I help highly sensitive womxn end their fight with food & their body by guiding them back home to their body & building emotional intimacy.

5 Tips To Help You Become Normal Eater Again

5 Tips To Help You Become A Normal Eater Again

If you’ve been stuck in a dieting or disordered eating cycle for a long time it’s likely that you don’t even know how to eat normally anymore.  I know it took me a long time to unlearn the negative controlling habits I had and relearn how to eat normally again after years of being in the binge restrict cycle.  In this post I share 5 Tips To Help You Become A Normal Eater Again.

For me I started restricting the foods I thought were bad, which led to anorexia and then led to binge eating, which continued with restricting foods I thought were bad and also learning how to count calories.  When I was anorexic I didn’t know how to count and I just skipped meals and ate very small amounts.  Once I learned how to count I started eating low calorie, sugar free food like products and avoiding high calorie foods.

Over time I shifted the foods I was eating to vegan and then low carb paleo and eventually landing where I am today, eating what I consider to be normal for me now.  It took time to let go of the perceived notion of control I had, as well as the fear of some of the foods I had.  I no longer put a label on the way I eat.  I just eat what makes me feels good, but also tastes good to me.

Normal eating means eating when you’re hungry and stopping when you’re full.  It also means eating when you’re not hungry.  Sometimes this is in celebration and because you feel happy, other times this  can also be because we’re feeling sad or stressed.  Normal eating sometimes means not eating when we’re stressed or sad and even forgetting to eat when we’re busy.  I have to admit that I don’t think I’ve ever forgotten to eat!  I love food and am a total foodie but there’s been times, especially on the weekends, where I don’t eat lunch until later as I’m busy running around.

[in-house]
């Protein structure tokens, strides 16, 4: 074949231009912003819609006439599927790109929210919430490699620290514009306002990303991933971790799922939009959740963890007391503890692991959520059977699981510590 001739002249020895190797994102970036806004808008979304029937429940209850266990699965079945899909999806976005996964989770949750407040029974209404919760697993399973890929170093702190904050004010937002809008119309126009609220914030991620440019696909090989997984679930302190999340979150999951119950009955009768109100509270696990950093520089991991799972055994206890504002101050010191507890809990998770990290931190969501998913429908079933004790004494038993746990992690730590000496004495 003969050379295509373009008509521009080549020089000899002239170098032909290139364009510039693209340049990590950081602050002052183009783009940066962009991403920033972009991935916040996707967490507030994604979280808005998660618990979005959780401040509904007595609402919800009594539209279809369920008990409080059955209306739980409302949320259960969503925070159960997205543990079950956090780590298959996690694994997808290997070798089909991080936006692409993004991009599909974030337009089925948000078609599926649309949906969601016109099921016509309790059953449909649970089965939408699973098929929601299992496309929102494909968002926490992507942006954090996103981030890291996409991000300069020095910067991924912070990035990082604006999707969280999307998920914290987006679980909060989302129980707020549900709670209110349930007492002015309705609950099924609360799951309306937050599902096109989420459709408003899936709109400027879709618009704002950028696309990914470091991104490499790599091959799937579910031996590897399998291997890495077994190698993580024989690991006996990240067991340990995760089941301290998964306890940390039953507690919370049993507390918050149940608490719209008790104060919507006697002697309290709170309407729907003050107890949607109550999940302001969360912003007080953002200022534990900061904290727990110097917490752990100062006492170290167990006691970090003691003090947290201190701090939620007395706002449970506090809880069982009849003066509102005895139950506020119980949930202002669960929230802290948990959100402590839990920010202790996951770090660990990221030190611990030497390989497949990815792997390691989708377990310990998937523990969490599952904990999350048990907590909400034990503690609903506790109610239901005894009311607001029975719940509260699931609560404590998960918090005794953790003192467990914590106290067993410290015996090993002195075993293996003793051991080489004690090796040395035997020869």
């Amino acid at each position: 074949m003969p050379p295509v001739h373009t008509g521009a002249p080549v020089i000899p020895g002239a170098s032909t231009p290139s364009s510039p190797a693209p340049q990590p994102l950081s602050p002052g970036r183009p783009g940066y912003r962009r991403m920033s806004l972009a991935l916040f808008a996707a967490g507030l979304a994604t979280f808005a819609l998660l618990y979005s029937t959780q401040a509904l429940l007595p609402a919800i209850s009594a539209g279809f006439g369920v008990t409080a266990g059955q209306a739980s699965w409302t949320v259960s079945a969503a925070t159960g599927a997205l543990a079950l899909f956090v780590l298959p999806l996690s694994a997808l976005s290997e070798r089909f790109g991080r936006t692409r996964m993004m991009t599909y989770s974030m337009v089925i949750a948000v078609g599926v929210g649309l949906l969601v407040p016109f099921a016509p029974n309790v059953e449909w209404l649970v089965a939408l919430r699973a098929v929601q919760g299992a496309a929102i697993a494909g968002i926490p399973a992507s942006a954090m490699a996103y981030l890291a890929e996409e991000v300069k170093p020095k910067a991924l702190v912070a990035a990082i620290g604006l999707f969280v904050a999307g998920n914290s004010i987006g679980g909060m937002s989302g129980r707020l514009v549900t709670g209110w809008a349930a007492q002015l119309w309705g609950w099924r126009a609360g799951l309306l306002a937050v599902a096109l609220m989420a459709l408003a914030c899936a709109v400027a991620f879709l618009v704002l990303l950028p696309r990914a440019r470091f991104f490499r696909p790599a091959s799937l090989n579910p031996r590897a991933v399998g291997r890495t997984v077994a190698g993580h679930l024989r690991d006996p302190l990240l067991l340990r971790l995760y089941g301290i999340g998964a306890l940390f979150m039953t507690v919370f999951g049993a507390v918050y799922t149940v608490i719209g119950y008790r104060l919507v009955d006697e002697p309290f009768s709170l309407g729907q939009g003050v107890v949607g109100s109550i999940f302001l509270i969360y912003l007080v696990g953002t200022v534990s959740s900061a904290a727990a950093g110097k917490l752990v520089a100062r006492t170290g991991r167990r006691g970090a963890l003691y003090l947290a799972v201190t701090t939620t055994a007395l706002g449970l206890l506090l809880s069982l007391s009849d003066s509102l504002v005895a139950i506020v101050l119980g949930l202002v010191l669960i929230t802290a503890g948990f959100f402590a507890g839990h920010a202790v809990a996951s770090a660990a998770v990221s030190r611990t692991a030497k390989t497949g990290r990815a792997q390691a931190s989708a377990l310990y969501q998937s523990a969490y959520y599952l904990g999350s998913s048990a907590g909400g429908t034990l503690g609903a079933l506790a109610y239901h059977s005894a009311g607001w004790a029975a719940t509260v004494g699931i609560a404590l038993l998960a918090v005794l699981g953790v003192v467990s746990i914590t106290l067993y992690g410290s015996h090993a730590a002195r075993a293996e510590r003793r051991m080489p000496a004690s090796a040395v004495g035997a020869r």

Normal eating means choosing foods that make you feel good and support your health because you love yourself.  It also means enjoying a slice of cheesecake, ice cream or fries whenever you feel like it because you really like those foods too.  Normal eating doesn’t involve guilt or morality.  There is no good or bad and there’s no black or white with normal eating.  There’s also no wagon to get on or fall off of.

So how do we get back to being a normal eater?

Here are 5 tips that helped me become a normal eater again.

1) Stop tracking/counting/weighing: Let go of control around how much you’re eating and start to slow down.  Slow down and breathe while you eat.  Learn to listen to your body and it’s signals.  When you’re hungry eat until you’re satisfied and understand that it’s okay if you overeat and feel full.  It’s not the end of the world.

Your body balances it out in the end with less hunger at other meals.  If you’ve been dieting for awhile or restricting you likely will overeat initially when you release the control.  The worst thing you can do after this happens is to restrict again or use exercise to punish yourself for overdoing it.  You need to be gentle with yourself and just eat at your next meal again.  If you’re really full then just eat a smaller amount.  Stopping the restriction breaks this cycle.

2) Start by getting on a regular eating schedule: It can be very helpful initially to eat breakfast, lunch, dinner and snacks at regular times.  This shows your body that you are no longer in that “famine” mode and it can start functioning properly, as long as you are eating enough at those meals.  It’s a good idea to start with eating breakfast within an hour of waking and then each snack or meal 2 to 4 hours later.  I recommend starting with eating a snack between breakfast and lunch, another one between lunch and dinner and if needed a third snack in the evening after dinner and about an hour before bed.